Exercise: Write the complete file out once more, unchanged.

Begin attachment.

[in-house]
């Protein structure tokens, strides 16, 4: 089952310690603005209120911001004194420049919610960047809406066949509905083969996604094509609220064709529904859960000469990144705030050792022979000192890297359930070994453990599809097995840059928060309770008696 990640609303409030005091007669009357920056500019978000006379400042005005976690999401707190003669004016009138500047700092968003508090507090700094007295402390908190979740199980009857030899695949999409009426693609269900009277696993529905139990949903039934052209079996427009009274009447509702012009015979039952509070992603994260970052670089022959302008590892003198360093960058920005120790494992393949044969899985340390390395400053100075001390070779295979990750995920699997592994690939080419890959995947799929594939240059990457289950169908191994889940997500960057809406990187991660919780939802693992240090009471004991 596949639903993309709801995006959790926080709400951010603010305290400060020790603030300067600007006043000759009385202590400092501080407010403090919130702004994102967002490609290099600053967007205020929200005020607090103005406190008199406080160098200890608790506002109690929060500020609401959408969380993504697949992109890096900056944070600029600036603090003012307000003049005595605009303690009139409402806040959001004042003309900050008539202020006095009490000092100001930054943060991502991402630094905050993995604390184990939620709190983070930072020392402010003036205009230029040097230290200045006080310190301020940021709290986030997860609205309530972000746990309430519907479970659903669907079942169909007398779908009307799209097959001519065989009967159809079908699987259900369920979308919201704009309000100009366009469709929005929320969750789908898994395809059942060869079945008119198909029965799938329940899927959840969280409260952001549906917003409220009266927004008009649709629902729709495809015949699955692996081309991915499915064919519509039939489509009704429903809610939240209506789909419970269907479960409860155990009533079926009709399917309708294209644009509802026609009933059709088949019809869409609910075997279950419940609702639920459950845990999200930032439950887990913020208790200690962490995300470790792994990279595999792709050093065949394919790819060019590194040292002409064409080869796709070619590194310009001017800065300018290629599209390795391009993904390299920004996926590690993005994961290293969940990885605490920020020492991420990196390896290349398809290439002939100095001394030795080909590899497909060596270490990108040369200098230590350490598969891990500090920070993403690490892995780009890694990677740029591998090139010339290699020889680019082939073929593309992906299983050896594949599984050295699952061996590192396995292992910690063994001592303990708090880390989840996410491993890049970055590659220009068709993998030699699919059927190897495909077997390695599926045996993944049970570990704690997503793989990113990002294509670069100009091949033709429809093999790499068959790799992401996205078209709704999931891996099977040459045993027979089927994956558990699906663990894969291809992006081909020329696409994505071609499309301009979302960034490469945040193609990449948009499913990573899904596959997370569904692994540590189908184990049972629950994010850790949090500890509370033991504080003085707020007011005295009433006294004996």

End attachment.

[in-house]
């Protein structure tokens, strides 16, 4: 089952310690603005209120911001004194420049919610960047809406066949509905083969996604094509609220064709529904859960000469990144705030050792022979000192890297359930070994453990599809097995840059928060309770008696 990640609303409030005091007669009357920056500019978000006379400042005005976690999401707190003669004016009138500047700092968003508090507090700094007295402390908190979740199980009857030899695949999409009426693609269900009277696993529905139990949903039934052209079996427009009274009447509702012009015979039952509070992603994260970052670089022959302008590892003198360093960058920005120790494992393949044969899985340390390395400053100075001390070779295979990750995920699997592994690939080419890959995947799929594939240059990457289950169908191994889940997500960057809406990187991660919780939802693992240090009471004991 596949639903993309709801995006959790926080709400951010603010305290400060020790603030300067600007006043000759009385202590400092501080407010403090919130702004994102967002490609290099600053967007205020929200005020607090103005406190008199406080160098200890608790506002109690929060500020609401959408969380993504697949992109890096900056944070600029600036603090003012307000003049005595605009303690009139409402806040959001004042003309900050008539202020006095009490000092100001930054943060991502991402630094905050993995604390184990939620709190983070930072020392402010003036205009230029040097230290200045006080310190301020940021709290986030997860609205309530972000746990309430519907479970659903669907079942169909007398779908009307799209097959001519065989009967159809079908699987259900369920979308919201704009309000100009366009469709929005929320969750789908898994395809059942060869079945008119198909029965799938329940899927959840969280409260952001549906917003409220009266927004008009649709629902729709495809015949699955692996081309991915499915064919519509039939489509009704429903809610939240209506789909419970269907479960409860155990009533079926009709399917309708294209644009509802026609009933059709088949019809869409609910075997279950419940609702639920459950845990999200930032439950887990913020208790200690962490995300470790792994990279595999792709050093065949394919790819060019590194040292002409064409080869796709070619590194310009001017800065300018290629599209390795391009993904390299920004996926590690993005994961290293969940990885605490920020020492991420990196390896290349398809290439002939100095001394030795080909590899497909060596270490990108040369200098230590350490598969891990500090920070993403690490892995780009890694990677740029591998090139010339290699020889680019082939073929593309992906299983050896594949599984050295699952061996590192396995292992910690063994001592303990708090880390989840996410491993890049970055590659220009068709993998030699699919059927190897495909077997390695599926045996993944049970570990704690997503793989990113990002294509670069100009091949033709429809093999790499068959790799992401996205078209709704999931891996099977040459045993027979089927994956558990699906663990894969291809992006081909020329696409994505071609499309301009979302960034490469945040193609990449948009499913990573899904596959997370569904692994540590189908184990049972629950994010850790949090500890509370033991504080003085707020007011005295009433006294004996």